Looking back after my son Charles Aubrey Rogers’ death, I see that he did exhibit signs of being suicidal. Of course I have often asked myself what I missed. I had been a mental health advocate and board member at Beacon Tree Foundation for several years prior to his suicide. Although I had been to one suicide symposium, I still did not connect the dots when it came to my own child.
Frankly, he didn’t check that many of the boxes on the list of suicide risks they presented that day.
His father and I have been married 30 years and I stayed at home with my kids (worked PT in a home office). We had a happy family and he was a happy child. He was also the funniest human being– charismatic, extremely creative, talented and loved people.
If you suspect your child is suffering from a mental health problem, don’t hesitate. Don’t put it off because today was a better day. If things are not going well at school, something is up. Period. It’s far easier to get compliance with a younger child. Teens can be uncooperative. But when they are little, you are their whole world.
Teens are masters at masking their depression. Stigma is strong and their will to hide it is even stronger.
It may not be depression but it’s something. Get a mental health assessment to start with.* It is typically covered by insurance.
If a child tells you they are or have been contemplating suicide, take it seriously. If you think they are “doing it for attention” then give it to them. The second attempt has a higher chance of completion.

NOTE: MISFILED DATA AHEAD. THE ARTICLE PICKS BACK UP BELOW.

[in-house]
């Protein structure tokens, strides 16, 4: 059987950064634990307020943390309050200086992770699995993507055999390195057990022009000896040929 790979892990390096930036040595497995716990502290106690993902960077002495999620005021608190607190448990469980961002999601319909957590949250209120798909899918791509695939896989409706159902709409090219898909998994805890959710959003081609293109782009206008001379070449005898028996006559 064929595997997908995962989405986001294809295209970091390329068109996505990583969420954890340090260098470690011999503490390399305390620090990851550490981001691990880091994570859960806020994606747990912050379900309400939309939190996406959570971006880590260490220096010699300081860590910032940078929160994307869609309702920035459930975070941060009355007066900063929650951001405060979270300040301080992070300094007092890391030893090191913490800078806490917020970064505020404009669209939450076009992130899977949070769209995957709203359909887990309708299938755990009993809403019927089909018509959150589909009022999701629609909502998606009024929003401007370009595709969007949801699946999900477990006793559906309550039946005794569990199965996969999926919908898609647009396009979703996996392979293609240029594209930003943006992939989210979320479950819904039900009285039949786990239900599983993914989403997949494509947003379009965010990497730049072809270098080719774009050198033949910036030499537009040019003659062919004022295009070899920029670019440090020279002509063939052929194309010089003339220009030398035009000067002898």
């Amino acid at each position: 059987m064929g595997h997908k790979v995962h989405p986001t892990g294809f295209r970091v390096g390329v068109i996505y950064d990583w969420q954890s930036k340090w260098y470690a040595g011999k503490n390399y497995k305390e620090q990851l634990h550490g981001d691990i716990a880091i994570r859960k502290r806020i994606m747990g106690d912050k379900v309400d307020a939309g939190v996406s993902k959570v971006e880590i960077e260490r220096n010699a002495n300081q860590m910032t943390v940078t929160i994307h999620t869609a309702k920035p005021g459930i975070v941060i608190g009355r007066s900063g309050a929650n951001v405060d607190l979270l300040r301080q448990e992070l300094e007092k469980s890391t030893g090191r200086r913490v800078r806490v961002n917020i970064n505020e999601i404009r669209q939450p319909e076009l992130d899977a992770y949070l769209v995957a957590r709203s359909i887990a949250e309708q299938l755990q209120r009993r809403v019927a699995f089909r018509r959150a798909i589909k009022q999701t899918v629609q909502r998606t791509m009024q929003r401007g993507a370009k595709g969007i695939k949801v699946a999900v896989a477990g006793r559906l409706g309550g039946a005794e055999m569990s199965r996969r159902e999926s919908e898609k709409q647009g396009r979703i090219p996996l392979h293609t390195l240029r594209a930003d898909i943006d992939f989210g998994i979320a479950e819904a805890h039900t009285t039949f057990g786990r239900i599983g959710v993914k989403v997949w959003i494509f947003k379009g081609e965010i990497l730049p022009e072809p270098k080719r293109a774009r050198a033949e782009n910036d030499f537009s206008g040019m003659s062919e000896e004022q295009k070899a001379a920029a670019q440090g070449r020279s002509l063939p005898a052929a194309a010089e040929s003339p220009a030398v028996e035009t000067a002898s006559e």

Suicide Warning Signs
Where Charles checked the boxes. (Source for warning signs: SAVE & AFSP)
- Suffers from depression – Yes
- Feeling trapped – Not that I could tell but on his final day, I think this did apply
- Anxiety disorder- Yes definitely
- Talking about wanting to die or to kill oneself – Not to me. But he did confess in his music lyrics
- Looking for a way to kill oneself, such as searching online or buying a gun – No. But it’s likely he did look up ways to hang yourself. We just didn’t know it
- Talking about feeling hopeless or having no reason to live – Not to me. But his last tweets definitely showed this
- Talking about feeling trapped or in unbearable pain – Not to us. But in his writing which we didn’t see until after his death, he was clearly suffering from unbearable pain. He guarded this closely. His music was a red flag
- Talking about being a burden to others – No
- Increasing the use of alcohol or drugs – YES!
- Acting anxious or agitated; behaving recklessly – YES! I think a cavalier attitude about death and risky behavior is a big red flag. He talked about people that died young and he’d say he was never going to have children and sometimes would say he’d never get married
- Sleeping too little or too much – YES. Sleeping too little but he had always had trouble sleeping since he was a toddler
- Withdrawn or feeling isolated – Never. He was hypersocial although he may have felt isolated
- Showing anger or talking about seeking revenge – Passionate but not out and out rage. He was angry God made him the way he did